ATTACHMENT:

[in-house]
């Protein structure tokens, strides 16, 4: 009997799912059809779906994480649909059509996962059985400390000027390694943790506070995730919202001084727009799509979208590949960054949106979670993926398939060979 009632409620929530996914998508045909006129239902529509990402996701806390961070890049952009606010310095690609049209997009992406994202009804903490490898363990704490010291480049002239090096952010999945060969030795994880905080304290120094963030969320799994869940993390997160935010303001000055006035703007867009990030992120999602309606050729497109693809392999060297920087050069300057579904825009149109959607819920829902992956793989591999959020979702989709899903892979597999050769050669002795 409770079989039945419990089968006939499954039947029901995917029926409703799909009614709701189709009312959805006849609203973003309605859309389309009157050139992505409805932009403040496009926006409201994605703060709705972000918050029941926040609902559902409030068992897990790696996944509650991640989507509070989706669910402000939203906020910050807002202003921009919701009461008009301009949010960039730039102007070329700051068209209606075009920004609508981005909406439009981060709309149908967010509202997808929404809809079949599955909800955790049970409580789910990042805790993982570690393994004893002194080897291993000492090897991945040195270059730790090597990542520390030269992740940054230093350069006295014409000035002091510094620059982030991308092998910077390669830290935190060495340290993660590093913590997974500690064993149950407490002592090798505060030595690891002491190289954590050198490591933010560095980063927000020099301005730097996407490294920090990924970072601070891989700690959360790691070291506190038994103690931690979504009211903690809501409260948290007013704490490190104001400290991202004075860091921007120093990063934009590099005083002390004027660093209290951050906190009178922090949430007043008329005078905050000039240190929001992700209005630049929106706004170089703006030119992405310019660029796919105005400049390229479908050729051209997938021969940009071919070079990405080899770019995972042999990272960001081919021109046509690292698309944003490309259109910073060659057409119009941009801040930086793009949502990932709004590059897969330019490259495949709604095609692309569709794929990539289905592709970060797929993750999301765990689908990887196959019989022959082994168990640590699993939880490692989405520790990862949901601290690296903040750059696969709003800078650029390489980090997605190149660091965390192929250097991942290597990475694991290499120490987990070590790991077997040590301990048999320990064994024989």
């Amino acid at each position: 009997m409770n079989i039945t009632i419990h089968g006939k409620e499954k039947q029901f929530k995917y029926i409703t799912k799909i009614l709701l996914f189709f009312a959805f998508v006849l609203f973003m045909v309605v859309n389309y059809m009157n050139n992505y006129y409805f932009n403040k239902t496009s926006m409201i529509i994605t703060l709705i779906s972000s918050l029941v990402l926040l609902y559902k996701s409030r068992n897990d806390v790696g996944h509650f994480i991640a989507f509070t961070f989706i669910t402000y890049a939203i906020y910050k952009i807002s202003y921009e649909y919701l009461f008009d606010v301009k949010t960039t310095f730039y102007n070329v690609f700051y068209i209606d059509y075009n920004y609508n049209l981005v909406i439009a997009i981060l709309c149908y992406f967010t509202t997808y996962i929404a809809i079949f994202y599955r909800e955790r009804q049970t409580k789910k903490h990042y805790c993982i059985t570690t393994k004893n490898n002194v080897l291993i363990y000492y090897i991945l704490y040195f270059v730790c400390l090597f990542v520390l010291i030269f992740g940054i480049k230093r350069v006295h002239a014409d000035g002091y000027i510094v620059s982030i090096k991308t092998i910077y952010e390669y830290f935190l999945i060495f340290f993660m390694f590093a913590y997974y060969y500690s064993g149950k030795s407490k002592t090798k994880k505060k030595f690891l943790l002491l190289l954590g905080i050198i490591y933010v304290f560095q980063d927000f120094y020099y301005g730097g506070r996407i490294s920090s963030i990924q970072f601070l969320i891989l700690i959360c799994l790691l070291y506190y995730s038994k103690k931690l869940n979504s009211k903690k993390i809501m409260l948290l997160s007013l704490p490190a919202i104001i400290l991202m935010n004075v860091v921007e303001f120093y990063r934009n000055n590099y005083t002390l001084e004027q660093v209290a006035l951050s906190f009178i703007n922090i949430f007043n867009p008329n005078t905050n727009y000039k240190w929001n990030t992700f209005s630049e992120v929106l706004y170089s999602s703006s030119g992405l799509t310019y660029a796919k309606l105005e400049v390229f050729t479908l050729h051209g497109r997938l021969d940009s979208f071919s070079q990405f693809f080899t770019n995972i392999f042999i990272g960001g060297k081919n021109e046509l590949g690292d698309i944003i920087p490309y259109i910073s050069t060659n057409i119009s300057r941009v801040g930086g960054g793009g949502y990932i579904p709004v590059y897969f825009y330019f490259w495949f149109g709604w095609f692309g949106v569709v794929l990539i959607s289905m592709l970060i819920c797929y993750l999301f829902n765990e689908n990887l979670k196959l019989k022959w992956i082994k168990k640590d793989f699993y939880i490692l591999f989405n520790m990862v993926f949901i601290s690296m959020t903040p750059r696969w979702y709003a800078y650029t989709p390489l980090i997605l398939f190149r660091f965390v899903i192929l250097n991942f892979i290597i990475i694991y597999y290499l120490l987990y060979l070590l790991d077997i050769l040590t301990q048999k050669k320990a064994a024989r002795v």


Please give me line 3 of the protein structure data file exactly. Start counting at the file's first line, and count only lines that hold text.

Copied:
């Amino acid at each position: 009997m409770n079989i039945t009632i419990h089968g006939k409620e499954k039947q029901f929530k995917y029926i409703t799912k799909i009614l709701l996914f189709f009312a959805f998508v006849l609203f973003m045909v309605v859309n389309y059809m009157n050139n992505y006129y409805f932009n403040k239902t496009s926006m409201i529509i994605t703060l709705i779906s972000s918050l029941v990402l926040l609902y559902k996701s409030r068992n897990d806390v790696g996944h509650f994480i991640a989507f509070t961070f989706i669910t402000y890049a939203i906020y910050k952009i807002s202003y921009e649909y919701l009461f008009d606010v301009k949010t960039t310095f730039y102007n070329v690609f700051y068209i209606d059509y075009n920004y609508n049209l981005v909406i439009a997009i981060l709309c149908y992406f967010t509202t997808y996962i929404a809809i079949f994202y599955r909800e955790r009804q049970t409580k789910k903490h990042y805790c993982i059985t570690t393994k004893n490898n002194v080897l291993i363990y000492y090897i991945l704490y040195f270059v730790c400390l090597f990542v520390l010291i030269f992740g940054i480049k230093r350069v006295h002239a014409d000035g002091y000027i510094v620059s982030i090096k991308t092998i910077y952010e390669y830290f935190l999945i060495f340290f993660m390694f590093a913590y997974y060969y500690s064993g149950k030795s407490k002592t090798k994880k505060k030595f690891l943790l002491l190289l954590g905080i050198i490591y933010v304290f560095q980063d927000f120094y020099y301005g730097g506070r996407i490294s920090s963030i990924q970072f601070l969320i891989l700690i959360c799994l790691l070291y506190y995730s038994k103690k931690l869940n979504s009211k903690k993390i809501m409260l948290l997160s007013l704490p490190a919202i104001i400290l991202m935010n004075v860091v921007e303001f120093y990063r934009n000055n590099y005083t002390l001084e004027q660093v209290a006035l951050s906190f009178i703007n922090i949430f007043n867009p008329n005078t905050n727009y000039k240190w929001n990030t992700f209005s630049e992120v929106l706004y170089s999602s703006s030119g992405l799509t310019y660029a796919k309606l105005e400049v390229f050729t479908l050729h051209g497109r997938l021969d940009s979208f071919s070079q990405f693809f080899t770019n995972i392999f042999i990272g960001g060297k081919n021109e046509l590949g690292d698309i944003i920087p490309y259109i910073s050069t060659n057409i119009s300057r941009v801040g930086g960054g793009g949502y990932i579904p709004v590059y897969f825009y330019f490259w495949f149109g709604w095609f692309g949106v569709v794929l990539i959607s289905m592709l970060i819920c797929y993750l999301f829902n765990e689908n990887l979670k196959l019989k022959w992956i082994k168990k640590d793989f699993y939880i490692l591999f989405n520790m990862v993926f949901i601290s690296m959020t903040p750059r696969w979702y709003a800078y650029t989709p390489l980090i997605l398939f190149r660091f965390v899903i192929l250097n991942f892979i290597i990475i694991y597999y290499l120490l987990y060979l070590l790991d077997i050769l040590t301990q048999k050669k320990a064994a024989r002795v």